Does your organization rely on third-party vendors for HR, IT, accounting or other services? These vendors often require interconnectivity with your systems and data, but if their networks and practices aren’t secure, hackers can use them to steal your data. This panel will address the risks in detail and provide practical steps you can take to manage vendors and best secure their networks.
- Denver Edwards, Partner, Pierce Bainbridge LLP
- Steven Kaufman, Deputy Associate General Counsel, U.S. Department of Homeland Security Office of General Counsel
- Kurtis E. Suhs, Managing Director, Cyber Special Ops LLC
While the attention of the business world was focused on the EU’s General Data Protection Regulation, California blindsided us all with its own domestic privacy law back in June. Now we’re getting closer to the date the CCPA goes into effect. We’ll talk about the differences between the GDPR and the CCPA, and the uncertainties about the final form the California law will take, given the amendments that are already on the table. And we’ll also discuss the possibility that by the time January rolls around (when California’s law takes effect), it may already have been pre-empted by federal legislation. Join us for a discussion on the latest in privacy laws and how to get your organization or clients ready.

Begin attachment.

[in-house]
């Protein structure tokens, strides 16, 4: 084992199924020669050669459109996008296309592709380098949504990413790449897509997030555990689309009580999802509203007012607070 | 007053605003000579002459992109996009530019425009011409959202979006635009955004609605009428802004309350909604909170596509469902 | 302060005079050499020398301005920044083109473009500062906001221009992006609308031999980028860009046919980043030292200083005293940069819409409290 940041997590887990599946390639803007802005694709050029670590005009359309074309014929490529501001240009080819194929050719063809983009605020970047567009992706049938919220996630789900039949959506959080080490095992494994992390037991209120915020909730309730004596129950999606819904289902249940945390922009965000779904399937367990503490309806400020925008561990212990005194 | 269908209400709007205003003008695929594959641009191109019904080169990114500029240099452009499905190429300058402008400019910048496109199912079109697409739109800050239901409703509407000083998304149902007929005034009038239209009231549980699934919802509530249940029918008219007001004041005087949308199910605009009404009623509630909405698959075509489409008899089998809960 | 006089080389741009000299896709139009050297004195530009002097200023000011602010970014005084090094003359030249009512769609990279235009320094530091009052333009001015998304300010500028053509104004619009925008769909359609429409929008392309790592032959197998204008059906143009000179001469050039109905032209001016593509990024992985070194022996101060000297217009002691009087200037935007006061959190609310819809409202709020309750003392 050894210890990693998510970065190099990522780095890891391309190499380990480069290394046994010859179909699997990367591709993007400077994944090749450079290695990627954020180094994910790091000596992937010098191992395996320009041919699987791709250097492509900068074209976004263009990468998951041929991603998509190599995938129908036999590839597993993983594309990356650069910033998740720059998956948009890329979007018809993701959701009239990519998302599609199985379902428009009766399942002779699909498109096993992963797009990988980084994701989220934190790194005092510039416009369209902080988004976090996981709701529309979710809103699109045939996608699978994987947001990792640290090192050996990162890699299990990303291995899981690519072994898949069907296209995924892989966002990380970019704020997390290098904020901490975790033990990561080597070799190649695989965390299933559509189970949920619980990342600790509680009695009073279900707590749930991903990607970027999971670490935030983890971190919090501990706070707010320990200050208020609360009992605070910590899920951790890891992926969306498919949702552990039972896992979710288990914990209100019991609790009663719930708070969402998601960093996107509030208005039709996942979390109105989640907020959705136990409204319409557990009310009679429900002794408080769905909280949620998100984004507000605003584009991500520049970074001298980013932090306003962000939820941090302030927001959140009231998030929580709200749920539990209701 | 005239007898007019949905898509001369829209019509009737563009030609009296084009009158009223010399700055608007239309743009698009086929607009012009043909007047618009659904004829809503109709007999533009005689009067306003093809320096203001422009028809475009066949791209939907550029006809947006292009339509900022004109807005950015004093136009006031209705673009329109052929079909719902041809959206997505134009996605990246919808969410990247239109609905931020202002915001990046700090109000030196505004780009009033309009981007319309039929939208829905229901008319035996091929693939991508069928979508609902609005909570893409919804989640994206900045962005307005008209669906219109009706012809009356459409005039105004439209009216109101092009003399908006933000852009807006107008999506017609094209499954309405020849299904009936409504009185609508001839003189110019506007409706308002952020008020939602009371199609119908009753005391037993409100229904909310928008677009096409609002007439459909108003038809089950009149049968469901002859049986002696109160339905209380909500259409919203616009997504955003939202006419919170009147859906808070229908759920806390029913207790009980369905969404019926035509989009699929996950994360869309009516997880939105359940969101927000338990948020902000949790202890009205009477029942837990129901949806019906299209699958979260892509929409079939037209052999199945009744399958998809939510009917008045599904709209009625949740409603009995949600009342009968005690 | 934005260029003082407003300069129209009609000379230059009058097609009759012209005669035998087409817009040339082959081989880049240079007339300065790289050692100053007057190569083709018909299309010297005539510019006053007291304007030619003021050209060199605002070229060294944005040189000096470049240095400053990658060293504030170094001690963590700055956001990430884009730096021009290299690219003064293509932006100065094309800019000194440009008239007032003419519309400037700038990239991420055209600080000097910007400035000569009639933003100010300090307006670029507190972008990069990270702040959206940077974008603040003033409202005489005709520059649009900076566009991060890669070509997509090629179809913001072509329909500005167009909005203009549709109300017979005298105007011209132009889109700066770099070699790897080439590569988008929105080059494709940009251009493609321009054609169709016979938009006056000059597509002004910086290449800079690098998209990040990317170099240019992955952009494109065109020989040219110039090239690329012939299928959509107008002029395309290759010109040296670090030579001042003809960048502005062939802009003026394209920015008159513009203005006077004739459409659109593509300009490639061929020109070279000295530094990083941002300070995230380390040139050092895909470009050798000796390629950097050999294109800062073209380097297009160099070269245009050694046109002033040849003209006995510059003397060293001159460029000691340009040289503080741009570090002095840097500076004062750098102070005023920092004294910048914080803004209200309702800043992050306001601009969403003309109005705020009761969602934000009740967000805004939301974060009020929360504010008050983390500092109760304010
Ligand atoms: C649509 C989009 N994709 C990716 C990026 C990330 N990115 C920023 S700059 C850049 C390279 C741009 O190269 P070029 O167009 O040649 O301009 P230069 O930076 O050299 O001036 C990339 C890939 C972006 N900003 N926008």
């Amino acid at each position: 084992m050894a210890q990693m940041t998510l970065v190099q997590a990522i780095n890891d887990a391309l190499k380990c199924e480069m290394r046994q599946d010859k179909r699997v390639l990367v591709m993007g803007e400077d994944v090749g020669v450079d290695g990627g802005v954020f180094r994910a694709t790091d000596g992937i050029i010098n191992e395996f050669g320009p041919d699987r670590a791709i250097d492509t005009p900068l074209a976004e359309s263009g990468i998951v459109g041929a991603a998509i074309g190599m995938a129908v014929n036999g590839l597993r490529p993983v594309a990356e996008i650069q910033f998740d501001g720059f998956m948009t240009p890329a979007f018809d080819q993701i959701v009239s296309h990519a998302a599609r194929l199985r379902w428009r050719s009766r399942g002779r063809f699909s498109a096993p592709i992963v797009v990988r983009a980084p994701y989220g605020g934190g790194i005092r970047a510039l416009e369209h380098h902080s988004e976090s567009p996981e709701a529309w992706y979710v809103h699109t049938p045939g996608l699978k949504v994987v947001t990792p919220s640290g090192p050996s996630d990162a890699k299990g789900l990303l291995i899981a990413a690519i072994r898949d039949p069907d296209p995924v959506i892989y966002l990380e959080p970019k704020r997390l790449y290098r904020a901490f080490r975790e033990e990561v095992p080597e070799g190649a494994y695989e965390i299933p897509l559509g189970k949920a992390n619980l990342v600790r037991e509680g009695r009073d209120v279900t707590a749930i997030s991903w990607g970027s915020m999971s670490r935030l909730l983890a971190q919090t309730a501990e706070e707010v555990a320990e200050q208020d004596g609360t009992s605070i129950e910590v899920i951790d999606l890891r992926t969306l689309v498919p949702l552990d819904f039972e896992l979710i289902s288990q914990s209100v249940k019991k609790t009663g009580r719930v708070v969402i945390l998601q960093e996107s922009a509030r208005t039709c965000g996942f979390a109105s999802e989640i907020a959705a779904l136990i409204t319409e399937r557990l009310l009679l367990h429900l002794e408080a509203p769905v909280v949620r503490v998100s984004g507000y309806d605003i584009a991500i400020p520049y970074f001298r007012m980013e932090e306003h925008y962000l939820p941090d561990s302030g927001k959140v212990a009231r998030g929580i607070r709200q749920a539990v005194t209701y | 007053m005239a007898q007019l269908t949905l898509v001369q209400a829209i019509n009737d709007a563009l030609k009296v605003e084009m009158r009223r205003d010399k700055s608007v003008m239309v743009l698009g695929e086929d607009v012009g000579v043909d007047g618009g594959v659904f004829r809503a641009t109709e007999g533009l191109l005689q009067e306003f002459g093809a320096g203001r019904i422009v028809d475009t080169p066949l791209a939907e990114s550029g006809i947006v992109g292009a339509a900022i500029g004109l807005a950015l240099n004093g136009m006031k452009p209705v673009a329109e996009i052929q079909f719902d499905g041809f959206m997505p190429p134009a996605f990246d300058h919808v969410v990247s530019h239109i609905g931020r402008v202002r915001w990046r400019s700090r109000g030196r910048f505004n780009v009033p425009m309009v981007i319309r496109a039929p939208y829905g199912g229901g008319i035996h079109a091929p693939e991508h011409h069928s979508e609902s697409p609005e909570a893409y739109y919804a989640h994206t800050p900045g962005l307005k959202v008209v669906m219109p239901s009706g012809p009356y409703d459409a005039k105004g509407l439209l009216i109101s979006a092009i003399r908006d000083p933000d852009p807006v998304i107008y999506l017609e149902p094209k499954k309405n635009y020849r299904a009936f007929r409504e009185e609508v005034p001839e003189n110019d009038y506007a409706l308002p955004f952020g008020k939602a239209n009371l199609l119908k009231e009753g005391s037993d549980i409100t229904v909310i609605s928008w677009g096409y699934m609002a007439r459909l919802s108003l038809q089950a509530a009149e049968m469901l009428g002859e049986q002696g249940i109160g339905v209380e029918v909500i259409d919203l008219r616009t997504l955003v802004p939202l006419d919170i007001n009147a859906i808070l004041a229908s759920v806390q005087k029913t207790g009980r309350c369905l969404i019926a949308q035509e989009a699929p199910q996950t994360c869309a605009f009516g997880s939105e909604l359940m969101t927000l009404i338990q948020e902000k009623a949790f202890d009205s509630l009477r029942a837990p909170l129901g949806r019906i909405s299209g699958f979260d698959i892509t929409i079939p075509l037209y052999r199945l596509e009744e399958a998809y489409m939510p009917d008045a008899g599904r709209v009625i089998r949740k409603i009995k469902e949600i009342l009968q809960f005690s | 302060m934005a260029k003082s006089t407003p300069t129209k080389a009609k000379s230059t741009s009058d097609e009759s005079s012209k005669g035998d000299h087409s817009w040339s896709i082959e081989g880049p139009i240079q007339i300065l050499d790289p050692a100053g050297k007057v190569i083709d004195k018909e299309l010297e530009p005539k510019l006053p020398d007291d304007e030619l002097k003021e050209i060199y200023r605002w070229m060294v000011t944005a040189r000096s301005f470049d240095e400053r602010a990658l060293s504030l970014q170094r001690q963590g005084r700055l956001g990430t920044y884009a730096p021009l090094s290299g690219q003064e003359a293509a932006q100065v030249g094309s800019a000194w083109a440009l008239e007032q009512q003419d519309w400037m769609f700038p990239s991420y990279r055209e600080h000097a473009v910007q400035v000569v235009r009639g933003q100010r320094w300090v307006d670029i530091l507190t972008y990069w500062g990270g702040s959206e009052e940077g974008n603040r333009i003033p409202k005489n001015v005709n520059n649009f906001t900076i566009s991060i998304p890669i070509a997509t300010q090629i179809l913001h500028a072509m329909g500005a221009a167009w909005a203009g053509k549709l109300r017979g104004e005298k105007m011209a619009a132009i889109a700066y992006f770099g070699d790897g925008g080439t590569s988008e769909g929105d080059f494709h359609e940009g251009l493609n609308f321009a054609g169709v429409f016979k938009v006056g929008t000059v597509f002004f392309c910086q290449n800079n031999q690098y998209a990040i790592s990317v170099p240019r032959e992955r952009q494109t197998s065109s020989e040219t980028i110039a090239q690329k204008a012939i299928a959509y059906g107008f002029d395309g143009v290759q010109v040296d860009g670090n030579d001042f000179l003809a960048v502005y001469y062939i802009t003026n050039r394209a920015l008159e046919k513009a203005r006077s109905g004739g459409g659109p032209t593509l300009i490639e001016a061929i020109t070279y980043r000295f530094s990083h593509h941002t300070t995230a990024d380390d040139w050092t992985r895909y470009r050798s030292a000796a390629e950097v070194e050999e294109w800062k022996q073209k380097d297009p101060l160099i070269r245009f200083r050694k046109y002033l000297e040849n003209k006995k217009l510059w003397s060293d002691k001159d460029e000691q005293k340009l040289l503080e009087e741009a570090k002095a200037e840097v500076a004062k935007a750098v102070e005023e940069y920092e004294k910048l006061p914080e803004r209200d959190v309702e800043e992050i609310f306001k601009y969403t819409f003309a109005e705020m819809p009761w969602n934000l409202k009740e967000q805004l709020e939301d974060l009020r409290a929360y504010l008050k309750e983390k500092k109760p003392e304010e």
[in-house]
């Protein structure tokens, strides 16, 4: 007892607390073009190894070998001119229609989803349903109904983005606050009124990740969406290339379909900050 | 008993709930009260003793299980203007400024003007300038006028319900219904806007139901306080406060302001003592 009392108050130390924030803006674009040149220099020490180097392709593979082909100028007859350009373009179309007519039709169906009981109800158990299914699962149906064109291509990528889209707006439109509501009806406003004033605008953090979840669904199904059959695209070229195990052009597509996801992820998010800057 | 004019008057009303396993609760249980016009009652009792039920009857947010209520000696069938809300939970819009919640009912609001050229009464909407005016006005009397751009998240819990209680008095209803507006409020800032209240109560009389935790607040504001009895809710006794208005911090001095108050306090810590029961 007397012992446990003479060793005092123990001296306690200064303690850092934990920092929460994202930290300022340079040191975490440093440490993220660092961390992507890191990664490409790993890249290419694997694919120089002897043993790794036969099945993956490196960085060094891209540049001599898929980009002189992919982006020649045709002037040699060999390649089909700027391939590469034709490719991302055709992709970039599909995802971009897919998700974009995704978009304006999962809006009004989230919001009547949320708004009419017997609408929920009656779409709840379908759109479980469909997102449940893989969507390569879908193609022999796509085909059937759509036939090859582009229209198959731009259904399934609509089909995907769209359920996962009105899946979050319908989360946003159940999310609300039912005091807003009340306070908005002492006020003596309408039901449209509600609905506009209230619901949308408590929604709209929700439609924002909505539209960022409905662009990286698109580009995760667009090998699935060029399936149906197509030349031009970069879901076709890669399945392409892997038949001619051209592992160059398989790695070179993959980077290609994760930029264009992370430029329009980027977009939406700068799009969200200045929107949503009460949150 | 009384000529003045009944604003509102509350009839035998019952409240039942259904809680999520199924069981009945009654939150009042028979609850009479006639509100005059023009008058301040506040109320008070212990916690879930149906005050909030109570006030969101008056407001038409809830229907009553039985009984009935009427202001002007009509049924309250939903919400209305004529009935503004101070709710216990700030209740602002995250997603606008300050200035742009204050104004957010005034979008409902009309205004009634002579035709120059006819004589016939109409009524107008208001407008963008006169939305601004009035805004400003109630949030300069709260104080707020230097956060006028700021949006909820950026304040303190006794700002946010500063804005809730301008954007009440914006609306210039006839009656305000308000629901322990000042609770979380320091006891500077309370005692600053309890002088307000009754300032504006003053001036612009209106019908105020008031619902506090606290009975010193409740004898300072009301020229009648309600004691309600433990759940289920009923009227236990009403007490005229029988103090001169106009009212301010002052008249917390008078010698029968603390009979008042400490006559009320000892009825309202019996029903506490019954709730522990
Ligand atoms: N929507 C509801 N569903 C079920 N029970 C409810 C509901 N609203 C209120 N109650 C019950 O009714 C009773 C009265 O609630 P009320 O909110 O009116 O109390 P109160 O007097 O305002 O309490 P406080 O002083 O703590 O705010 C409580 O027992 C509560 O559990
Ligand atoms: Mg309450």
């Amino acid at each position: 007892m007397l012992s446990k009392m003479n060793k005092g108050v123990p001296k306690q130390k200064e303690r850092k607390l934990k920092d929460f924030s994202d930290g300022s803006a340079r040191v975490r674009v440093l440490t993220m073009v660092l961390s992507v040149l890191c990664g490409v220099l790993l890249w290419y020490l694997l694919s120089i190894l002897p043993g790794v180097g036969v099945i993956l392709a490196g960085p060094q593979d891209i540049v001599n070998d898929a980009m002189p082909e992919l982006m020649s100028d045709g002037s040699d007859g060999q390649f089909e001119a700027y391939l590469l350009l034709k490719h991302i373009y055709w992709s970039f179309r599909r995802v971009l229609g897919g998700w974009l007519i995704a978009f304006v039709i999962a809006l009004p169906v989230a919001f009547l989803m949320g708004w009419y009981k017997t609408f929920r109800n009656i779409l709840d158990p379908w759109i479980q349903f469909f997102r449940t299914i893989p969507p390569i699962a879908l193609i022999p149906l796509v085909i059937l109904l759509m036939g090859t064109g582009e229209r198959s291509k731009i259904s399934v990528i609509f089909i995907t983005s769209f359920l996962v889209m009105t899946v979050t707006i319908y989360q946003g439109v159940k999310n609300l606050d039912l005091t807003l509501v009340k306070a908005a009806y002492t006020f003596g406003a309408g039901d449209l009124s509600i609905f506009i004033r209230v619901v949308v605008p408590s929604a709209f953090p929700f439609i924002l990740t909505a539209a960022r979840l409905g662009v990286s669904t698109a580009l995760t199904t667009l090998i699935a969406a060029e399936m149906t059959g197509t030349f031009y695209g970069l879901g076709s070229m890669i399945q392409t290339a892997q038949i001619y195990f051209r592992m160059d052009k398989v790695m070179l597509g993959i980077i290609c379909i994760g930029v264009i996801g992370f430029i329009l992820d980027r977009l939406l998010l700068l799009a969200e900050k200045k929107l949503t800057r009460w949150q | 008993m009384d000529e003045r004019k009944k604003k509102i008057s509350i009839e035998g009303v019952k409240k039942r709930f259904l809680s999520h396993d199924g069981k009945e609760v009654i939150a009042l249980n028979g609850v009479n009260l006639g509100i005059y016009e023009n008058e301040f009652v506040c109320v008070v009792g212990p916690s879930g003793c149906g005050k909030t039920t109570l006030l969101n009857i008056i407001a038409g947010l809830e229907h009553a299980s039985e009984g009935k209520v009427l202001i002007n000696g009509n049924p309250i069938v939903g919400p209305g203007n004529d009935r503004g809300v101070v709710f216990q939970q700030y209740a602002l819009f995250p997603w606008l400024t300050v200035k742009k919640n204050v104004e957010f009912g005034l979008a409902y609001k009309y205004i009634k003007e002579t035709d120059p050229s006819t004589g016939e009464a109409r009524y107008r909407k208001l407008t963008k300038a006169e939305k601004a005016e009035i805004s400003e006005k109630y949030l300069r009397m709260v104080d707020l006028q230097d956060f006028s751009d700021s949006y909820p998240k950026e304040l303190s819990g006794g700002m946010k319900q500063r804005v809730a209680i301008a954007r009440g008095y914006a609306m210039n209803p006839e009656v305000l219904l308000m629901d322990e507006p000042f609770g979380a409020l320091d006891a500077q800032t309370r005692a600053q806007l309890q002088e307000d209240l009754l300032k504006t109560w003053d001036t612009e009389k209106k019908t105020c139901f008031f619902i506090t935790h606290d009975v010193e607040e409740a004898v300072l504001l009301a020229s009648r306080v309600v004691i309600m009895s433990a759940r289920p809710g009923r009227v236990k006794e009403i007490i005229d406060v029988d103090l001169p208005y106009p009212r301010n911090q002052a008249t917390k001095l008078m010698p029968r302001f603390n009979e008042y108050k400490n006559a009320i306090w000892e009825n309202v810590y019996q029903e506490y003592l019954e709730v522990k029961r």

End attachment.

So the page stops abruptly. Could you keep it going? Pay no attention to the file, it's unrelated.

- Laura Berger, Head of Privacy for the Americas, LinkedIn
- David Hechler, Editor-in-Chief, CyberInsecurity News
- Alex White, Deputy Chief Privacy Officer, State of South Carolina
The global growth of ransomware along with destructive malware and their related attacks have caused many organizations to stand up and take notice of this crippling threat. A variety of new perpetrators have emerged and their attacks are now less random and more targeted than ever before. This panel will provide several experts in incident response and forensic analysis as they discuss their personal involvement with ransomware attacks and share some best practices for addressing the changing threat landscape, legal issues, response and recovery, and strategies for how to combat ransomware.